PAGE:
on Dec 12, 2010 @ 07:49 pm|
Has anyone heard about this? In case you haven't, here is a link:
Seriously? A 'wish list' of plastic surgery? Competing for it?
I don't know-this seems a bit extreme to me....what do you think?
|Well, Extreme Makeover pretty much already went there on Dec 13, 2010 @ 10:23 am|
It never ceases to amaze me (1) what these producers dream up, (2) how many people are desperate to participate, and (3) how we spectators gawk and tune in every week - and that is why these kinds of shows are even out there: because they have an audience.
That said, I would not watch this show.
Ali de Bold
|So sad on Dec 13, 2010 @ 10:30 am|
I totally get people wanting to change a thing or two about themselves but to completely alter your appearance through multiple surgeries is really sad to me.
|Crazy on Dec 13, 2010 @ 10:38 am|
This is the first I've heard of this show and I can't believe it's even on. What ever happened to loving someone for who they are, not how they look? I think it's sad that there's that many women that feel that bad about them self that they’re willing to go on a TV show just for a chance to change their appearance. I guess it’s for the other goodies as well, but the main idea seem to be winning a new face, or body. It's crazy!!!
|agreed! on Dec 14, 2010 @ 07:53 am|
I was really shocked when I saw one of the 'Biggest Loser' Participants (Alexandra) on the show as well. I was suprised #1 because I didn't think NBC would let her do another show-I would think that would be in the contract. #2 suprise is that I actually met her over the summer (and her fiance who was also on the show) and she still has a ton of weight to lose but she didn't sound like the type of girl that was into the plastic surgery stuff at all. I mean if that was the case, wouldn't she have gotten gastric bypass instead of working out?
She claims it's the excess skin she is concerned about (and that she can't afford it) but then I watched the show and she looks like a complete idiot!
I guess it's just part of the 'I can fix anything with a pill/surgery' mentality that is (partially) defining our society today. This show really makes me ill, and I won't watch it. I would like to know who the creative mind was that came up with the concept though. I think I remember another show besides Extreme Makeover called 'The Swan' that was similar. It got cancelled because of all the backlash and public outcry. If I remember correctly, several of the participants became extremely depressed (one of their children couldn't even recognize them).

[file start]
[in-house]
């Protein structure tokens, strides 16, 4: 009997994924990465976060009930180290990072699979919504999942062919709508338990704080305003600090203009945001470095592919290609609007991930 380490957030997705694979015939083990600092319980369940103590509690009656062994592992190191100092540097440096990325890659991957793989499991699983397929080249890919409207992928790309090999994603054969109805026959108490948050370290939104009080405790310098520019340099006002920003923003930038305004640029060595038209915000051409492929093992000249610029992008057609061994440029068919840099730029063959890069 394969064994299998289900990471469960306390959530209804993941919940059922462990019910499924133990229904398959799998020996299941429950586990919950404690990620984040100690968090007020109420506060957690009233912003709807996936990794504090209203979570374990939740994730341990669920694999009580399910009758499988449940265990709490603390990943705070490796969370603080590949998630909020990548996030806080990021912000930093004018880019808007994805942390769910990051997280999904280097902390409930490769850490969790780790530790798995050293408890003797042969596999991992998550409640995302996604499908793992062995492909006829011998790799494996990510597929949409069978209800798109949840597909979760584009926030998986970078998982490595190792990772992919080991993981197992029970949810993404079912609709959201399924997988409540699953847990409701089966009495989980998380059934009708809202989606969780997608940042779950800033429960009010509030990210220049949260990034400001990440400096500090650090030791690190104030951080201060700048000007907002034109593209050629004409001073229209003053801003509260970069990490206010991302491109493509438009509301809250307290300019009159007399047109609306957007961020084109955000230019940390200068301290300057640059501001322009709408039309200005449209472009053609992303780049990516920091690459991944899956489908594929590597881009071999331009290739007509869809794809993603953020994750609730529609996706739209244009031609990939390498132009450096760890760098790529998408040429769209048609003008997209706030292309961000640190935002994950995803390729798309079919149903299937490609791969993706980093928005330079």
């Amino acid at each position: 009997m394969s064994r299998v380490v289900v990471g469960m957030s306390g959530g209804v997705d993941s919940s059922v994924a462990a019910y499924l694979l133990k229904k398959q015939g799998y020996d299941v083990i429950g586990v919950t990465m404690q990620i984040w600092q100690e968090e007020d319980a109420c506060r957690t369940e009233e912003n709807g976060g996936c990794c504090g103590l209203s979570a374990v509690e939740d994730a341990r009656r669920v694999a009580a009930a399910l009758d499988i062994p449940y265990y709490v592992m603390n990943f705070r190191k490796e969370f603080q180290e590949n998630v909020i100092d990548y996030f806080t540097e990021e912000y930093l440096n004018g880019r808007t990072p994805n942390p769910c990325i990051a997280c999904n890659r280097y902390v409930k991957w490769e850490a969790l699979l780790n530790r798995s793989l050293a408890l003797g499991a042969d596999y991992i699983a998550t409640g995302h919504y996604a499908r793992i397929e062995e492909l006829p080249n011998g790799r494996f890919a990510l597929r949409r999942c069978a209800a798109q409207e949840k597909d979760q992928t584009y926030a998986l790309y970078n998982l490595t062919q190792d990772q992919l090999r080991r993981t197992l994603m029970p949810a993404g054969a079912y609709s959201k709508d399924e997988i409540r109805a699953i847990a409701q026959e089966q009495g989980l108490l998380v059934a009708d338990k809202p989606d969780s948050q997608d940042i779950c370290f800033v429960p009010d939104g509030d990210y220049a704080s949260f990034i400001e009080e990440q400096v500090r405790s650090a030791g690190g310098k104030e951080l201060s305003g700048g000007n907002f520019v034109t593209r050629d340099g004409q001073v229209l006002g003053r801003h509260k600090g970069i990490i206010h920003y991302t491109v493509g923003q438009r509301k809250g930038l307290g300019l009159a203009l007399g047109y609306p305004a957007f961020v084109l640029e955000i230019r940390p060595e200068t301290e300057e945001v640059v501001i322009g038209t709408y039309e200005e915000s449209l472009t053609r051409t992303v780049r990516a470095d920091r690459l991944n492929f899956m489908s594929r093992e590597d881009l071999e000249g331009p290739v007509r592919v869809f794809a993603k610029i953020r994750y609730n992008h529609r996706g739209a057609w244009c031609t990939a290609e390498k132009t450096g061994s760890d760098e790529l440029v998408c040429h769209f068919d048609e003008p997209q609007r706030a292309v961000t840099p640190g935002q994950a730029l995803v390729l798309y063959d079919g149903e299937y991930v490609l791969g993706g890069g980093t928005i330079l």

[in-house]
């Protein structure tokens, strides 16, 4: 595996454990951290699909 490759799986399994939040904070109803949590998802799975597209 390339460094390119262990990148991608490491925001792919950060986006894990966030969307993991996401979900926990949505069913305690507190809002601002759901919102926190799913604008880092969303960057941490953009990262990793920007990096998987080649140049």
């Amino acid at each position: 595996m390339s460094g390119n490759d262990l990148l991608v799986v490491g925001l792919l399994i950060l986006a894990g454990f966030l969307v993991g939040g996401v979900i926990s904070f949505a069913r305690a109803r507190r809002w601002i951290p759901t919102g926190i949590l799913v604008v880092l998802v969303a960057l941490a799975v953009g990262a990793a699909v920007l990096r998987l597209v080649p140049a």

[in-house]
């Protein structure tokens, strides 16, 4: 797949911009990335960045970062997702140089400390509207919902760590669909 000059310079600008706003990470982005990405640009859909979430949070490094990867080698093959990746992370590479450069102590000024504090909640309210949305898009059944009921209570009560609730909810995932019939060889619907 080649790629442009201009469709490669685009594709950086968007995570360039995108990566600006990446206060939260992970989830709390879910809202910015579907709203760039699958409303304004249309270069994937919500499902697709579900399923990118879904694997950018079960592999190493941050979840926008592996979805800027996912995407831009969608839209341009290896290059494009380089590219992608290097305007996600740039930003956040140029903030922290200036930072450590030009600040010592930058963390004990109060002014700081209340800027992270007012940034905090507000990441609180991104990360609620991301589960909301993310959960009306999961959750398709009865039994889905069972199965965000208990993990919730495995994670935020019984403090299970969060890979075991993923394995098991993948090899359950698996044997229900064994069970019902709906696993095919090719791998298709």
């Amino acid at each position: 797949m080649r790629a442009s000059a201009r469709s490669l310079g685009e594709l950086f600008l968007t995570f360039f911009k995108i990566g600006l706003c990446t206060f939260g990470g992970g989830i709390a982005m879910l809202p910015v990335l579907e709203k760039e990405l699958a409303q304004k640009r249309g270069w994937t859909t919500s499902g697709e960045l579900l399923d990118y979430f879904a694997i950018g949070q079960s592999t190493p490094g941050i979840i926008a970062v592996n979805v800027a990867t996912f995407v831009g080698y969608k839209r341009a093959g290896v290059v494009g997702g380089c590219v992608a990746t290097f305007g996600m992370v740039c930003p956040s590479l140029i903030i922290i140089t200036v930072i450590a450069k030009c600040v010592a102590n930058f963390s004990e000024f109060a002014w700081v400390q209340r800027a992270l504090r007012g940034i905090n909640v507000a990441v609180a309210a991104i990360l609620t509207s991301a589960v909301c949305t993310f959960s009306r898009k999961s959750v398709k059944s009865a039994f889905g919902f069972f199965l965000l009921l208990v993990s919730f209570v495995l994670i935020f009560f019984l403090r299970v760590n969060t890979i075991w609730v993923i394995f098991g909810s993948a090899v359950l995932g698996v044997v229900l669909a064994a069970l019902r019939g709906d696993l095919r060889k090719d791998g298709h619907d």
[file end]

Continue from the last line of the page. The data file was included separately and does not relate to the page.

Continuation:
|Wow... on Dec 14, 2010 @ 10:01 am|
It's really sad how this phenomenon is happening in America, but plastic surgery has long ago plagued the Asian community. I remember asking my friend what she wanted for her 16th birthday, and she said a nose-job. It seemed so ridiculous to me because she was one of the prettiest girls in school, but according to her many girls in Korea get plastic surgery as birthday presents.
Here are some crazy statistics from Korea in particular, but it happens all over North East Asia, especially with double eyelid surgery:
"- 76 percent (!) of Korean women in their 20s and 30s have undergone plastic surgery. Most of them were epicanthoplasty (i.e. the "double-eyelid surgery".) (So does this mean that 24 percent of Korean women are naturally hot? Something to think about.)
" The researchers found that eight out of ten Korean women over the age of 18 feel they need cosmetic surgery, and that one out of two has undergone cosmetic surgery at least once. 69.9% of the respondents said that they suffered stress because of their appearance. In addition, 81.5 percent of women between 25 and 29 felt the need for cosmetic surgery and 61.5 percent of that group said they have already had it. Only 20.4% of respondents felt that surgery should be avoided if at all possible. Asked to identify which areas of their appearance they were most dissatisfied with, 17.1 percent said their lower body, followed by the abdomen (14.6 percent), body weight (12.5 percent), height (11.6 percent), skin (11.1 percent), face (9.6 percent), and upper body (9.5 percent). 55 percent of those surveyed agreed that “external factors, rather than internal factors, are more important in defining a person’s beauty.”
|good grief! on Dec 14, 2010 @ 10:06 am|
I have no idea what the statistics for Canadian and American women are, but I'm guessing they are nowhere near these - 76%! I really hope that statistic is not accurate.
I could imagine perhaps 76% of women contemplating some form of plastic surgery, not actually going through with it.
|Going Through With It on Dec 14, 2010 @ 10:22 am|
Sadly, they actually go through with it. It's usually double eyelid surgery to make their eyes look bigger and more Americanized. To be honest, I've actually gone through eyelid surgery, but it was because I had an Eyelid Ptosis condition that was bothering me. Below is an example of before and after pictures of someone undergoing double eyelid surgery.
|I have heard about the eyelids.... on Dec 14, 2010 @ 11:03 am|
When I lived in Korea and would go into the makeup stores there, the women would always want to put makeup on my eyes because of my eyelids. I asked them why and they told me that its better to have 'big' eyes.
It made me sad to hear that-the girls that were saying this to me were so pretty....
Ali de Bold
|Differences are a good thing on Dec 14, 2010 @ 11:52 am|
We were just talking about this in the office how sad it is that each culture doesn't appreciate their own natural beauty. We all want what we can't have.